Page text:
Chapter 4

Card Set Information

Chapter 4
2011-10-09 18:28:27

Show Answers:

  1. transcription
    RNA synthesis; the nucleotide sequence (DNA language) is transcribed into the nucleotide sequence of an RNA molecule
  2. translation
    protein synthesis; nucleotide sequence of RNA (& DNA) is translated into amino acid sequence language of proteins
  3. the 5' end of a nucleic acid sequence has:
    a hydroxyl or phosphate group on the 5' carbon of its terminal sugar;
  4. the 3' end of a nucleic acid sequence has:
    a hydroxyl group attached to the 3' carbon of its terminal sugar
  5. nucleic acid strand directionality
    synthesis proceeds from 5' to 3' (as in new bases are ADDED to the 3' end) so sequences are usually read from 5' to 3'
  6. phosphoanhydride bonds
    A type of high-energy bond formed between two phosphate groups, such as the γ and β phosphates and the β and α phosphates in ATP; used to drive reactions inside the cell
  7. phosphodiester bonds
    the chemical linkage between adjacent nucleotides; actually consist of two phosphoester bonds, one on the 5' side's phosphate and the other on the 3' side's OH group
  8. A = T
    C is triple hydrogen bonded to G
  9. B form of DNA
    stacked bases are .34 nm apart; and the helix makes a complete turn every 3.4 nm therefore there are about 10.1 base pairs per turn
  10. A form of DNA
    structure of B form changes when most of the water is removed from the double helix; is wider and shorter than the B form and the bases are tilted rather than perpendicular to the helix axis; RNA-DNA and RNA-RNA helices exist in this form in the cell
  11. Z form of DNA
    short DNA molecules composed of alternating purine-pyrimidine nucleotides (especially G's and C's) adopt an alternative left handed helix (instead of the usual right handed one)
  12. DNA is flexible around it's axis:
    unlike in proteins, there are no hydrogen bonds parallel to the axis of the DNA helix; this property lets the DNA bend when complexed with a DNA binding protein; this is critical for when it is packed within chromatin
  13. why is DNA not RNA the genetic information carrier?
    because the Hydrogen at the 2' position of the deoxyribose makes it much more stable than the -OH (hydroxyl group) at the 2' position of the ribose; the -OH at the 2' end of an RNA's ribose catalyzes the hydrolysis of phosphodiester bonds at a neutral pH
  14. hyperchromicity
    am abrupt increase in UV light absorption due to stacked base pairs in duplex DNA being denatured into unstacked bases in a single-stranded DNA
  15. nucleic acid hybridization
    technique used to study the relatedness of two DNA strands & to detect and isolate specific DNA molecules in a mixture containing many different DNA sequences
  16. when part of the DNA helix becomes underwound, the remainder of the helix becomes:
    overwound; supercoils are what form
  17. topoisomerase I/topoisomerase II
    • -I is an enzyme that relieves torsional stress that develops in cellular DNA as a result of replication or any other processes; it does so by breaking a phosphodiester bond in one strand (a one-strand break = a nick); I also ligates the strand back together
    • -II makes nicks in both strands of double stranded DNA and can then religate them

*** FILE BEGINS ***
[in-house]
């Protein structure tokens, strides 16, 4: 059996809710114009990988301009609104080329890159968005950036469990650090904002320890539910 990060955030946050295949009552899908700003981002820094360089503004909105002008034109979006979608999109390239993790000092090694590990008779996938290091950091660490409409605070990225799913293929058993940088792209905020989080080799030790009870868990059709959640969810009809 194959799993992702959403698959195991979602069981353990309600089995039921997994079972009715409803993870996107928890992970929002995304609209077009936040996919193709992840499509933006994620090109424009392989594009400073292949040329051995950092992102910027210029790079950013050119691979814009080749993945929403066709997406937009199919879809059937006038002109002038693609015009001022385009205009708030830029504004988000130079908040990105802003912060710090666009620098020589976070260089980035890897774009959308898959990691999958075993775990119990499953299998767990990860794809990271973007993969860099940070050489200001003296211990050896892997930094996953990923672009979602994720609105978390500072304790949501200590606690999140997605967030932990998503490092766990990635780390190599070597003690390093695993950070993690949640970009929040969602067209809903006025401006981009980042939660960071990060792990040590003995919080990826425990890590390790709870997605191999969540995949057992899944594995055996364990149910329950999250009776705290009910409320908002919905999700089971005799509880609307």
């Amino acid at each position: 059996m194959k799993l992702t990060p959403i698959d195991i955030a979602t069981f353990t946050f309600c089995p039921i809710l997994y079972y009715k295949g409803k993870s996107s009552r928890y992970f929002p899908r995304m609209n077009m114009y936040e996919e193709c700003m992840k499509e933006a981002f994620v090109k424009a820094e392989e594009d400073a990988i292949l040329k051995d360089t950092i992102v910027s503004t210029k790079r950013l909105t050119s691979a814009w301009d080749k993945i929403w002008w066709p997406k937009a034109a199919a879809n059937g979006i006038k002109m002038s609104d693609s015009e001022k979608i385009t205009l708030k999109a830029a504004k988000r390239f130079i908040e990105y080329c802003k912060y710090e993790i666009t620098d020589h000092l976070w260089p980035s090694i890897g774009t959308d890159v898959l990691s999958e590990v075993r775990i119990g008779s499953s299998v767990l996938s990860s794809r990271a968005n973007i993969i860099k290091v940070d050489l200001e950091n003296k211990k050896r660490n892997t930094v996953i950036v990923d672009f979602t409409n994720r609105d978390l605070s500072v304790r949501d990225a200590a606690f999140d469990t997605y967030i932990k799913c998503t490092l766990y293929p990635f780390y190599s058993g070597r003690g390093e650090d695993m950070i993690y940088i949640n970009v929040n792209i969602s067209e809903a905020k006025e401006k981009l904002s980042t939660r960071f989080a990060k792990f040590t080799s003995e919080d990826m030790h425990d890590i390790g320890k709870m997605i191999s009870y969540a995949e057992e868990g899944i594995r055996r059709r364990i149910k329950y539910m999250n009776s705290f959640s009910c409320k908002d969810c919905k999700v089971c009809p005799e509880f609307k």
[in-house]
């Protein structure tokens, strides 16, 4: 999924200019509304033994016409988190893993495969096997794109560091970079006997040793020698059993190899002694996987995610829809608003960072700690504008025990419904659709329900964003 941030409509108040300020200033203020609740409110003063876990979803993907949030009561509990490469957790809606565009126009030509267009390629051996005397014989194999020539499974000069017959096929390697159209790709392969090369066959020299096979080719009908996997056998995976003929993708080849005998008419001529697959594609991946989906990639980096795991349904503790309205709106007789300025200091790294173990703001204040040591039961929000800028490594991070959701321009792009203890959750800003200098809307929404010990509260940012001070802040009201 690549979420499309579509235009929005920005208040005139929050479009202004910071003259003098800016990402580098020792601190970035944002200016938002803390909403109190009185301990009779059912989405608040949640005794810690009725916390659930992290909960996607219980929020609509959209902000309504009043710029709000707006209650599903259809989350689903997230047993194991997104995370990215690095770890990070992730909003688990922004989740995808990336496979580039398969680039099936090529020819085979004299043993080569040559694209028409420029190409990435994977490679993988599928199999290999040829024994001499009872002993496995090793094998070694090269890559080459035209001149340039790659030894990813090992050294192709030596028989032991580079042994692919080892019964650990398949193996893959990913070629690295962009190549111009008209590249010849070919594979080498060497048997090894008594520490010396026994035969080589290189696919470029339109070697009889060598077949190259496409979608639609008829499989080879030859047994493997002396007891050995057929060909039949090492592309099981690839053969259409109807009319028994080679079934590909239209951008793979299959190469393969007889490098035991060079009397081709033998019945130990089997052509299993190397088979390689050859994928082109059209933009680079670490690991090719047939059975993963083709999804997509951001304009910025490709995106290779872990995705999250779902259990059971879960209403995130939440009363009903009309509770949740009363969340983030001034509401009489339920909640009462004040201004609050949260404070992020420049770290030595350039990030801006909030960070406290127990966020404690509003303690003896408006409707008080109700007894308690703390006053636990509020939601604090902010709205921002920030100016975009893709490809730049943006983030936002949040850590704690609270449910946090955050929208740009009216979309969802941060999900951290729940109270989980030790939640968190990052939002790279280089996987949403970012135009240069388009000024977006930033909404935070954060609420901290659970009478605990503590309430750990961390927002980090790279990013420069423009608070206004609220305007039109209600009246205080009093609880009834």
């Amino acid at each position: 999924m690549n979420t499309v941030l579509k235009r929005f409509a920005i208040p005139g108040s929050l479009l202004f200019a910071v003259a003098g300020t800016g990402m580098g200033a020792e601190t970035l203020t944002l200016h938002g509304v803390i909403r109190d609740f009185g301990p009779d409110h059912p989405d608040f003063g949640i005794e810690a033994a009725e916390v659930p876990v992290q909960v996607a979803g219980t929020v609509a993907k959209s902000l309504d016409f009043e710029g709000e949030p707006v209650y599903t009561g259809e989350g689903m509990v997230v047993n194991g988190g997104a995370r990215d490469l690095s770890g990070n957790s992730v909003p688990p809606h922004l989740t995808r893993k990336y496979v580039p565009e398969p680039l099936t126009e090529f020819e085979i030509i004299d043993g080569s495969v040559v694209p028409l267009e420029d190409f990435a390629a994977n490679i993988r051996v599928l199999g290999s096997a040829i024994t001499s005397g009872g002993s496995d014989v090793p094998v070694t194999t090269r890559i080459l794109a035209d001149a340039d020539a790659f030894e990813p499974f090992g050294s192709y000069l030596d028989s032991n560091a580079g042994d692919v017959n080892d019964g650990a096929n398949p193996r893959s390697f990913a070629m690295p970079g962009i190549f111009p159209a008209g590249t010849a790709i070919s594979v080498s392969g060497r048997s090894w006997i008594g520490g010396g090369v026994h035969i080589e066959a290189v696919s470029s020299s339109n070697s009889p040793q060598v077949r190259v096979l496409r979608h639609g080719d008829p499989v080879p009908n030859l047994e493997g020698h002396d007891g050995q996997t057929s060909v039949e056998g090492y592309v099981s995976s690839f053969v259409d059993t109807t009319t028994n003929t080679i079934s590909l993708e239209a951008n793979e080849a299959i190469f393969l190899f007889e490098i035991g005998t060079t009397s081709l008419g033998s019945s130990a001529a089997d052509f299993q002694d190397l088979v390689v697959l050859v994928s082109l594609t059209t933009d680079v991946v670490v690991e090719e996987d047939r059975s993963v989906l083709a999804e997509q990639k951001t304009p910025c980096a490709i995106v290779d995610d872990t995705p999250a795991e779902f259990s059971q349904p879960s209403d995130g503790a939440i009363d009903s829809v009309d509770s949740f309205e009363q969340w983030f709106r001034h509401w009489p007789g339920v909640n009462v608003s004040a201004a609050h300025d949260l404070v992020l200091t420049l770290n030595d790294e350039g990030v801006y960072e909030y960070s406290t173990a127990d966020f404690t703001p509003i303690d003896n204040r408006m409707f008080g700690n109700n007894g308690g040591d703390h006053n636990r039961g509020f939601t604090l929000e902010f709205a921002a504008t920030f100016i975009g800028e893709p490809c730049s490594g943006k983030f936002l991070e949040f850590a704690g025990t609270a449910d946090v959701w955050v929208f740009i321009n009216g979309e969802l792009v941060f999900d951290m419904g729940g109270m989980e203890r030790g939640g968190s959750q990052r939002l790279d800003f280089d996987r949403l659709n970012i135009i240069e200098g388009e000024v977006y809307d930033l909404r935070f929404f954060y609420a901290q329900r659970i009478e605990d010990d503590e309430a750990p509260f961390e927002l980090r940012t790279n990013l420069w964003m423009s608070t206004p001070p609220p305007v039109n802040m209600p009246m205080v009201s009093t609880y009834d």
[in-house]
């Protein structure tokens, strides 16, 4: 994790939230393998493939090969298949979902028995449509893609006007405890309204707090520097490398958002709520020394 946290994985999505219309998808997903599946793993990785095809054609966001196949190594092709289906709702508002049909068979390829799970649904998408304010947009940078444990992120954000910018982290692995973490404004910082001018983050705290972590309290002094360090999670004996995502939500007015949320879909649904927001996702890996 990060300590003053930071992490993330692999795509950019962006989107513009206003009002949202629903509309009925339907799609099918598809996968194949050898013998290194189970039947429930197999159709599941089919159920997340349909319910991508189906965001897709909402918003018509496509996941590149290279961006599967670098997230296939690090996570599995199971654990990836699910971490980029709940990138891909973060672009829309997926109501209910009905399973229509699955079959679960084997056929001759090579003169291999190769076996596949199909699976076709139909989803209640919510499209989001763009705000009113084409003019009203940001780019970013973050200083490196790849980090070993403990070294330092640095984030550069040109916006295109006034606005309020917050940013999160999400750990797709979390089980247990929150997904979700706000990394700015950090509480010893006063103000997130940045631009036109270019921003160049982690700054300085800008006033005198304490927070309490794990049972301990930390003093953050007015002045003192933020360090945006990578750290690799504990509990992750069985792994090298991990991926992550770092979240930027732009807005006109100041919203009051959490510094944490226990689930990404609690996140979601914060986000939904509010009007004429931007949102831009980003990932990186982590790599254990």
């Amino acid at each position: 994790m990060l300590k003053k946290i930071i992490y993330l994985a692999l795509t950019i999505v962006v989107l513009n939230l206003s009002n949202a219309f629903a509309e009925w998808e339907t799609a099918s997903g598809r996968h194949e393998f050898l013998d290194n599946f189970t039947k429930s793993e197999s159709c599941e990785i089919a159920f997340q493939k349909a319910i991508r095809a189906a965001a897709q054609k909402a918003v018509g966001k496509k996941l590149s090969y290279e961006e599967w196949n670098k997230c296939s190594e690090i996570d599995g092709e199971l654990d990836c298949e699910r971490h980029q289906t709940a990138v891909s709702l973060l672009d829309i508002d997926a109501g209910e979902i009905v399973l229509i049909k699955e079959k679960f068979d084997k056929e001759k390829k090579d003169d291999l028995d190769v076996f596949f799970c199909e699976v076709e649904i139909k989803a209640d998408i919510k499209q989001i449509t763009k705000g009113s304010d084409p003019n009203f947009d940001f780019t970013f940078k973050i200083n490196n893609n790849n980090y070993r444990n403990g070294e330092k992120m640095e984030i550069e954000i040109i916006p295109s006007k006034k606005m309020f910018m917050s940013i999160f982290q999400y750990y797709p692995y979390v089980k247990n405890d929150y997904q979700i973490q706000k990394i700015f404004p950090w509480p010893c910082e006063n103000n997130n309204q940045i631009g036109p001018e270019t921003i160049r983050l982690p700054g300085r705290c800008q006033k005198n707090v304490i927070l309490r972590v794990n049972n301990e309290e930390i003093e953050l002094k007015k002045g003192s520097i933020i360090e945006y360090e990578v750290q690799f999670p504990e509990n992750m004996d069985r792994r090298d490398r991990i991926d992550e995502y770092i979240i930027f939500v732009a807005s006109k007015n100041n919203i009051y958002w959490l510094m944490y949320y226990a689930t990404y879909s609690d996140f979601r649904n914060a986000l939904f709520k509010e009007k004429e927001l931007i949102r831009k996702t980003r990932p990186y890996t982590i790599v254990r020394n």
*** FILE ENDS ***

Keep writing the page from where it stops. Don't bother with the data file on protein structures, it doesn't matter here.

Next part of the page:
18. secondary structures in RNA
    formed by pairing of complementary bases within a linear sequence
  19. 'hairpins'
    formed by pairing of bases within 5-10 nucleotides
  20. stemloops
    pairing of bases that are separated by more than 10 to several hundred nucelotides; these folds can cooperate to form more complicated tertiary structures, one of which is called a pseudoknot
  21. ribozymes (ribonucleic acid enzyme)
    an RNA molecule with a tertiary structure that enables it to catalyze a chemical reaction; many catalyze either the hydrolysis of one of their own phosphodiester bonds (self-cleaving ribozymes), or the hydrolysis of bonds in other RNAs; ex. hammerhead ribozyme, and hairpin ribozyme
  22. pyrophosphatase
    makes chain elongation the state of equilibrium; it catalzes cleavage of the reased PPi into two molecules of inorganic phosphate; acid anhydride hydrolases (enzymes that catalyze the hydrolysis of a acid anhydride bond) that act upon diphosphate bonds
  23. RNA polymerase
    joins rNTPs (ribonucleoside triphosphates) that have base paired complementarily to a template DNA strand; involves a nucleophilic attack by 3' oxygen on the RNA strand to the α phosphate of the next nucleotide base being added; results in a release of pyrophosphate and the formation of a phosphodiester bond
  24. +1
    the site on the DNA where RNA polymerase beings transcription; downstream is the direction in which the RNA is transcribed (denoted by positive or higher numbers); upstream = the opposite direction (denoted by negative or lower numbers)
  25. RNA polymerase
    an enzyme that produces RNA from DNA in a process called transcription; nucleotidyl transferase that polymerizes ribonucleotides at the 3' end of an RNA transcript
  26. RNA synthesis occurs at about ____ nucleotides per minute
    1000! (At 37 degrees celcius)
  27. bacterial RNA polymerase
    composed of two large subunits (β' and β), two copies of smaller subunits (α) and one copy of a 5th subunit (ω) useful for stabilization and assembly of subunits
  28. (bond) dipole moment
    measures the polarity of a chemical bond within a molecule; the product of magnitude of charge & distance of separation between the charges
  29. TATA-binding protein (TBP)
    a transcription factor that binds specifically to a DNA sequence called the TATA box; TATA box is found about 35 base pairs upstream of transcription start site in some eukaryotic promoters; TBP (+ associated factors) make up a general transcription factor that in turn makes up part of the RNA polymerase II preinitiation complex; helps position RNA polymerase II over the transcription start site of the gene